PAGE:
Proposed MBTA Monopoles in Manchester
- To share your thoughts and concerns on this topic, please email us.
- You can also write to elected and public officials about the proposed MBTA WiFi towers.
- Visit our media page to view MBTA publications, press coverage, and updates from the Board of Selectmen.
- For details on proposed WiFi tower (monopoles) locations, visit our Proposed Monopole Sites page.
Latest News - August 10, 2017
MBTA Wi-Fi Project, as Currently Proposed, Will Not Advance
Overview from the Board of Selectmen
In an effort to improve WiFi service on its trains and provide other telecommunication enhancements through a contract with a private vendor, the Massachusetts Bay Transit Authority (MBTA) proposed the installation of 70-foot monopoles (plus 4-foot antennas) along the commuter rail tracks. In all, some 320 towers were proposed in 80 communities. Up to four towers would be located within the Town of Manchester, with three known locations: the track crossing at Boardman Avenue, behind 6 Tucks Point Road, and at the train station behind the old electric company building. The fourth location would be in the general vicinity of the Ledgewood Circle/Plum Hill area.
Although the Selectmen were never formally notified of these proposals, in June 2017 the Board became aware of the potential impacts and began efforts to alter the plans. We felt the Town was put in a position of playing catch-up to a process that was not very transparent. Compounding the situation was the apparent exemption the MBTA has from local permitting, with the exception of wetland impact review which has a narrow focus. However, the towers are subject to review under Section 106 of the National Preservation Act, which review must conclude that the towers will not adversely impact historical assets before a federal permit for the FCC-regulated towers can be issued.
The Town of Andover was quick to organize against the project and we followed their lead. The Town’s Historical Commission, the Selectmen and many Manchester citizens sent letters to the Commonwealth demanding a more detailed analysis of the visual and other impacts the towers would have on our historic district before proceeding. We also provided testimony before the MBTA Finance Management Control Board, requesting that they halt the project in order to first undertake a thorough review of the finances, the technology and the overall efficacy of the project. This effort succeeded and a 30-day assessment of the project followed. A subsequent August 10, 2017 press release announced that the MBTA notified the project contractor it would not approve the proposed implementation of 70-foot monopoles, citing concerns among members of the public as well as federal and state legislators regarding the project’s impact on historic sites and community character. (A big “thank you” is due to residents who took the time to engage – the fact that the MBTA reversed course here is a testimony to the power of people speaking up!) The MBTA did, however, invite the contractor to submit a new plan for a more modest project involving “short monopoles” or “existing light poles” to provide Wi-Fi, with only “excess space” available for lease to third party communication providers. The original proposal would have doubled the size of every pole (and installed an extensive fiber network) for the purpose of creating infrastructure to lease.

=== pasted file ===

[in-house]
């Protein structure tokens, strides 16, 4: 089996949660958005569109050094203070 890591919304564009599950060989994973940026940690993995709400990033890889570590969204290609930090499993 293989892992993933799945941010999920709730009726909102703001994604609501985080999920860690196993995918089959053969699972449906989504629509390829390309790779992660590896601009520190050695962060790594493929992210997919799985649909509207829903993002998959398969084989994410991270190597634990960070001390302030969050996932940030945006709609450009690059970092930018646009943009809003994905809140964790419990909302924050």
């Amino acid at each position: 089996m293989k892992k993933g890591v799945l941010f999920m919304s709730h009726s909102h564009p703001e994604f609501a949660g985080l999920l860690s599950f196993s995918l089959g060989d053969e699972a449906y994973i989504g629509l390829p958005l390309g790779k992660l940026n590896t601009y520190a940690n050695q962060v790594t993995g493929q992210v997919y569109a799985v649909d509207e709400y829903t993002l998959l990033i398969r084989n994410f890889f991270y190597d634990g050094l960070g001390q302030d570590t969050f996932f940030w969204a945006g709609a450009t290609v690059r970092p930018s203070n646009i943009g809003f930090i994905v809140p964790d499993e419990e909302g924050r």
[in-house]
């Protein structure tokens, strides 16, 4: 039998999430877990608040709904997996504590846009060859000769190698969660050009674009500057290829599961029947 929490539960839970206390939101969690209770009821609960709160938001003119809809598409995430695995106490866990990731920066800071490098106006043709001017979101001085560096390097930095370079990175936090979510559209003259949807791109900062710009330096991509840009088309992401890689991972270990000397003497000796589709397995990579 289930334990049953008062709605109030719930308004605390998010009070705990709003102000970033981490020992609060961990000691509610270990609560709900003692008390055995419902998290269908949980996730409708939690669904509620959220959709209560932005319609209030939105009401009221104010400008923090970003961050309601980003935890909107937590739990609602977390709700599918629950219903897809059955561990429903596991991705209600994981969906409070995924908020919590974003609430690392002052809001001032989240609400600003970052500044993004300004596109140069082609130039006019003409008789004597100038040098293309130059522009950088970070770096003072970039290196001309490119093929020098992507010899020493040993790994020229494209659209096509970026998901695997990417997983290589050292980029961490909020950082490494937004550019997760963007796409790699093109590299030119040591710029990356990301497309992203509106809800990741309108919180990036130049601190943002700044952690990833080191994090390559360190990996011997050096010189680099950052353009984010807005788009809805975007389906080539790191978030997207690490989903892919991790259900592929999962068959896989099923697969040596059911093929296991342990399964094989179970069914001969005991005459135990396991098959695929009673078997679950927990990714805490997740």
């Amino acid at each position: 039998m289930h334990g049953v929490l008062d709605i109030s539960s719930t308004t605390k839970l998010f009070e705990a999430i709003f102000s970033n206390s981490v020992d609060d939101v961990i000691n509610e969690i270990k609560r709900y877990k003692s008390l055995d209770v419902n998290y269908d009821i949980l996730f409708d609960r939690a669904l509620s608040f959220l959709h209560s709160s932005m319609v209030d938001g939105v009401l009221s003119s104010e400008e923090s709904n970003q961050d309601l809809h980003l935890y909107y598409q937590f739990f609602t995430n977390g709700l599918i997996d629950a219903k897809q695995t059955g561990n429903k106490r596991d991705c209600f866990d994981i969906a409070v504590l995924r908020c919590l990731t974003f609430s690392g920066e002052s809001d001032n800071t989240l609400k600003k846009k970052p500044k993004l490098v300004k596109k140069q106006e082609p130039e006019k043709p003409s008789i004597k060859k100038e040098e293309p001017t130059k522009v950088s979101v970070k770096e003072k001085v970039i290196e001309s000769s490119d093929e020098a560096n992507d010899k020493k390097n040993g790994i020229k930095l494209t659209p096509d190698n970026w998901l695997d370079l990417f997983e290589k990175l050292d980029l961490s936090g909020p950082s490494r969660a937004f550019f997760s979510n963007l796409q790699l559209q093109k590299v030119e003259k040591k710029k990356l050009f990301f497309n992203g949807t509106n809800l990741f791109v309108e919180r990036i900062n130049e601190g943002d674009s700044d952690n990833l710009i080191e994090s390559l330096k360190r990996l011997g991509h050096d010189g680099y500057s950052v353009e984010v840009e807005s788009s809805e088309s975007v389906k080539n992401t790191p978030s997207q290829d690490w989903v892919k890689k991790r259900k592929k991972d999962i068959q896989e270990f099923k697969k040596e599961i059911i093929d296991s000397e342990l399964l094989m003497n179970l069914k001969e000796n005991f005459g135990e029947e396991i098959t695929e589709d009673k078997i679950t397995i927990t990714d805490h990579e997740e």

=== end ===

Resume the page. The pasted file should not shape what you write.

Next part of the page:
While the recently proposed project will not go forward, it is likely to return in another form as noted above. It will be important to continue to monitor the project as it undergoes revision to ensure that proper procedures are followed and that the revised version is acceptable. Seven North Shore communities including Manchester banded together in an effort to highlight flaws in the original procurement process. We believe these flaws still must be corrected if the project is to go forward even in a scaled back version. The seven towns’ concerns are outlined in an August 10, 2017 letter signed by Attorney and former State Supreme Court Justice Robert Cordy and addressed to MBTA Fiscal and Management Control Board Chair Joseph Aiello.
As efforts continue to ensure that this project does not negatively impact our historic sites and community character, updates will be posted here with detailed information and backup documents on the related media page. Your continued engagement is encouraged – write to state and federal officials, attend future MBTA Control Board meetings, and send your suggestions to the Selectmen. Together we can drive the project to a more positive outcome.